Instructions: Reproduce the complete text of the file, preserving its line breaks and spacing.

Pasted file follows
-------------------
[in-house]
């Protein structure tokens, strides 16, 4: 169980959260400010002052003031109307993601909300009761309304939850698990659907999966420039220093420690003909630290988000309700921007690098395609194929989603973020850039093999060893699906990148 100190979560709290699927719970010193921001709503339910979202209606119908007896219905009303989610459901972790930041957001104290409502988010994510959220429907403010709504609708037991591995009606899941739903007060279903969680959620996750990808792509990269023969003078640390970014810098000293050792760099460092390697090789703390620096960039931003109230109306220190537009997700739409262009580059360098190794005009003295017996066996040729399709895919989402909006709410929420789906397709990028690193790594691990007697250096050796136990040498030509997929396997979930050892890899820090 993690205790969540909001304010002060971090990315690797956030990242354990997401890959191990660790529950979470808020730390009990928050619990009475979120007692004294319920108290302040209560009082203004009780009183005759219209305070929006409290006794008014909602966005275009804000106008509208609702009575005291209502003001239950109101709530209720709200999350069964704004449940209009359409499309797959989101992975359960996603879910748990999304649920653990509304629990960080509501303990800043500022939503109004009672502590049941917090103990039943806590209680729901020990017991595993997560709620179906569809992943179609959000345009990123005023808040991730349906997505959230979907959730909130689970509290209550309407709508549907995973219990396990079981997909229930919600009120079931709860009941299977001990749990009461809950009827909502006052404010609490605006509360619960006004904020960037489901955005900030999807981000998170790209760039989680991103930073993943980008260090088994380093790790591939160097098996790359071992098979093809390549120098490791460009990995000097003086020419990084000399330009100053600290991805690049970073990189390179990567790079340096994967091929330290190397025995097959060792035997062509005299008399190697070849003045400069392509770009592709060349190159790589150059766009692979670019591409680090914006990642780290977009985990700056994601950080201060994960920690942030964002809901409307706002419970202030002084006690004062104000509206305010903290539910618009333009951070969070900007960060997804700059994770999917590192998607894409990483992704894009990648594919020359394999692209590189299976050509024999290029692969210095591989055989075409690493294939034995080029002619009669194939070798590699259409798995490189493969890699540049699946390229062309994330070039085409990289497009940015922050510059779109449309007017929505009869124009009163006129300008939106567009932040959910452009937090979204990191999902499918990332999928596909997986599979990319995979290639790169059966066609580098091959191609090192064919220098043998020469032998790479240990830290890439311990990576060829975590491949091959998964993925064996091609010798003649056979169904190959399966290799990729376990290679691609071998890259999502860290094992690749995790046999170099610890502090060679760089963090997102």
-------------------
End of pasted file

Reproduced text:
[in-house]
């Protein structure tokens, strides 16, 4: 169980959260400010002052003031109307993601909300009761309304939850698990659907999966420039220093420690003909630290988000309700921007690098395609194929989603973020850039093999060893699906990148 100190979560709290699927719970010193921001709503339910979202209606119908007896219905009303989610459901972790930041957001104290409502988010994510959220429907403010709504609708037991591995009606899941739903007060279903969680959620996750990808792509990269023969003078640390970014810098000293050792760099460092390697090789703390620096960039931003109230109306220190537009997700739409262009580059360098190794005009003295017996066996040729399709895919989402909006709410929420789906397709990028690193790594691990007697250096050796136990040498030509997929396997979930050892890899820090 993690205790969540909001304010002060971090990315690797956030990242354990997401890959191990660790529950979470808020730390009990928050619990009475979120007692004294319920108290302040209560009082203004009780009183005759219209305070929006409290006794008014909602966005275009804000106008509208609702009575005291209502003001239950109101709530209720709200999350069964704004449940209009359409499309797959989101992975359960996603879910748990999304649920653990509304629990960080509501303990800043500022939503109004009672502590049941917090103990039943806590209680729901020990017991595993997560709620179906569809992943179609959000345009990123005023808040991730349906997505959230979907959730909130689970509290209550309407709508549907995973219990396990079981997909229930919600009120079931709860009941299977001990749990009461809950009827909502006052404010609490605006509360619960006004904020960037489901955005900030999807981000998170790209760039989680991103930073993943980008260090088994380093790790591939160097098996790359071992098979093809390549120098490791460009990995000097003086020419990084000399330009100053600290991805690049970073990189390179990567790079340096994967091929330290190397025995097959060792035997062509005299008399190697070849003045400069392509770009592709060349190159790589150059766009692979670019591409680090914006990642780290977009985990700056994601950080201060994960920690942030964002809901409307706002419970202030002084006690004062104000509206305010903290539910618009333009951070969070900007960060997804700059994770999917590192998607894409990483992704894009990648594919020359394999692209590189299976050509024999290029692969210095591989055989075409690493294939034995080029002619009669194939070798590699259409798995490189493969890699540049699946390229062309994330070039085409990289497009940015922050510059779109449309007017929505009869124009009163006129300008939106567009932040959910452009937090979204990191999902499918990332999928596909997986599979990319995979290639790169059966066609580098091959191609090192064919220098043998020469032998790479240990830290890439311990990576060829975590491949091959998964993925064996091609010798003649056979169904190959399966290799990729376990290679691609071998890259999502860290094992690749995790046999170099610890502090060679760089963090997102």